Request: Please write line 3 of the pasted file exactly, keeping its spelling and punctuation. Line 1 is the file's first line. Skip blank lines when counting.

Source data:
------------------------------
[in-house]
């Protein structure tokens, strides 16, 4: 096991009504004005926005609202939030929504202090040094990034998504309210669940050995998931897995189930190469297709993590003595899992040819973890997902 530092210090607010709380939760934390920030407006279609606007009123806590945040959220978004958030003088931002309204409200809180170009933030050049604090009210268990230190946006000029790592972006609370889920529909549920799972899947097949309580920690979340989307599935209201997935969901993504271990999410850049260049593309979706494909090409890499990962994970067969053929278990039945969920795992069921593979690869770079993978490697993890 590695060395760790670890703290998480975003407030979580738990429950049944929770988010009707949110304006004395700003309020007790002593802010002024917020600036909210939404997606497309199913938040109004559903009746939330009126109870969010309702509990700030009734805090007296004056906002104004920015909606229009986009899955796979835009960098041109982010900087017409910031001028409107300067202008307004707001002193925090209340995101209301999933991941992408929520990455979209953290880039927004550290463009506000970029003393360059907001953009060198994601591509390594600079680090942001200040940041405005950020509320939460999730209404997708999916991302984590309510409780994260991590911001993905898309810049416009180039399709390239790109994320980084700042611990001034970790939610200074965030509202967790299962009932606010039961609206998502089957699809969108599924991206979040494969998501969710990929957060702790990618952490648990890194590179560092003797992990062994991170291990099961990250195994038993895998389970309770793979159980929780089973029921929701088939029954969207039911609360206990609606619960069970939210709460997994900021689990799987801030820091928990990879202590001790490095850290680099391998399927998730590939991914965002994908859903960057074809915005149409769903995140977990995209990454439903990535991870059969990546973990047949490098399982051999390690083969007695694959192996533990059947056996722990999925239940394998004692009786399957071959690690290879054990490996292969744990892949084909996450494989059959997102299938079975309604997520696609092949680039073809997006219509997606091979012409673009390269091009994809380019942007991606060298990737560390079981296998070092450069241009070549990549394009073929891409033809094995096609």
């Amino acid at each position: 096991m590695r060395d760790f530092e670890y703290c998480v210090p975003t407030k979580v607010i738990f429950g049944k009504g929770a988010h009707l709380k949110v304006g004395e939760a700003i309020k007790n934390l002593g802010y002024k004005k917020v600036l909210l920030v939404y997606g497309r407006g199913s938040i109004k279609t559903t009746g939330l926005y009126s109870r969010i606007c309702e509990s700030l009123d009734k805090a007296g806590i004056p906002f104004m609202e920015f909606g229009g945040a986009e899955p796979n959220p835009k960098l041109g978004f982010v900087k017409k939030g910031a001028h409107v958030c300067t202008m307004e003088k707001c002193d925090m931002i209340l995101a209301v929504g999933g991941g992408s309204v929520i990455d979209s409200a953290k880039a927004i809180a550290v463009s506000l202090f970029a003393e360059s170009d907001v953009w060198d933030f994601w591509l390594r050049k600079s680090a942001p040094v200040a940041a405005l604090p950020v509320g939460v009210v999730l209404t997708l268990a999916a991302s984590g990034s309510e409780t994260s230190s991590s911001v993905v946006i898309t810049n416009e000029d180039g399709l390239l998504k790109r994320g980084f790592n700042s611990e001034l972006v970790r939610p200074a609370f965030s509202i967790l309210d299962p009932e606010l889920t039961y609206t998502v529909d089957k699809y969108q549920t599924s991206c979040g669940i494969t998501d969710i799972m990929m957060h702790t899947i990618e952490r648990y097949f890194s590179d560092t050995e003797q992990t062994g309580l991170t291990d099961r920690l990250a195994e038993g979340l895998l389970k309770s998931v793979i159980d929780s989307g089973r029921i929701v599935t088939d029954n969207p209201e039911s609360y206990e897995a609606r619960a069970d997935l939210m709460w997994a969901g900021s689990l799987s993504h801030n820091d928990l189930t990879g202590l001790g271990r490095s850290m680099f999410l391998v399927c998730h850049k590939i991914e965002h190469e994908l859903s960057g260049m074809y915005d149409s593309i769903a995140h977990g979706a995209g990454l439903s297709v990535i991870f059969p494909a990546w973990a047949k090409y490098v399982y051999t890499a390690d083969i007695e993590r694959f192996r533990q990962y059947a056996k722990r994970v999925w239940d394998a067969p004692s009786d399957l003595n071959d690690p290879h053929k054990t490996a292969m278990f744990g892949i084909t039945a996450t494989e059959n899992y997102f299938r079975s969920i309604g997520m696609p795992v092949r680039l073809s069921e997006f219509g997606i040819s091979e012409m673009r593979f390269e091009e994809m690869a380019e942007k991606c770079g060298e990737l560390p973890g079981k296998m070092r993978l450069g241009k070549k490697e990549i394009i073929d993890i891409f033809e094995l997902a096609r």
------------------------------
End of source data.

């Amino acid at each position: 096991m590695r060395d760790f530092e670890y703290c998480v210090p975003t407030k979580v607010i738990f429950g049944k009504g929770a988010h009707l709380k949110v304006g004395e939760a700003i309020k007790n934390l002593g802010y002024k004005k917020v600036l909210l920030v939404y997606g497309r407006g199913s938040i109004k279609t559903t009746g939330l926005y009126s109870r969010i606007c309702e509990s700030l009123d009734k805090a007296g806590i004056p906002f104004m609202e920015f909606g229009g945040a986009e899955p796979n959220p835009k960098l041109g978004f982010v900087k017409k939030g910031a001028h409107v958030c300067t202008m307004e003088k707001c002193d925090m931002i209340l995101a209301v929504g999933g991941g992408s309204v929520i990455d979209s409200a953290k880039a927004i809180a550290v463009s506000l202090f970029a003393e360059s170009d907001v953009w060198d933030f994601w591509l390594r050049k600079s680090a942001p040094v200040a940041a405005l604090p950020v509320g939460v009210v999730l209404t997708l268990a999916a991302s984590g990034s309510e409780t994260s230190s991590s911001v993905v946006i898309t810049n416009e000029d180039g399709l390239l998504k790109r994320g980084f790592n700042s611990e001034l972006v970790r939610p200074a609370f965030s509202i967790l309210d299962p009932e606010l889920t039961y609206t998502v529909d089957k699809y969108q549920t599924s991206c979040g669940i494969t998501d969710i799972m990929m957060h702790t899947i990618e952490r648990y097949f890194s590179d560092t050995e003797q992990t062994g309580l991170t291990d099961r920690l990250a195994e038993g979340l895998l389970k309770s998931v793979i159980d929780s989307g089973r029921i929701v599935t088939d029954n969207p209201e039911s609360y206990e897995a609606r619960a069970d997935l939210m709460w997994a969901g900021s689990l799987s993504h801030n820091d928990l189930t990879g202590l001790g271990r490095s850290m680099f999410l391998v399927c998730h850049k590939i991914e965002h190469e994908l859903s960057g260049m074809y915005d149409s593309i769903a995140h977990g979706a995209g990454l439903s297709v990535i991870f059969p494909a990546w973990a047949k090409y490098v399982y051999t890499a390690d083969i007695e993590r694959f192996r533990q990962y059947a056996k722990r994970v999925w239940d394998a067969p004692s009786d399957l003595n071959d690690p290879h053929k054990t490996a292969m278990f744990g892949i084909t039945a996450t494989e059959n899992y997102f299938r079975s969920i309604g997520m696609p795992v092949r680039l073809s069921e997006f219509g997606i040819s091979e012409m673009r593979f390269e091009e994809m690869a380019e942007k991606c770079g060298e990737l560390p973890g079981k296998m070092r993978l450069g241009k070549k490697e990549i394009i073929d993890i891409f033809e094995l997902a096609r």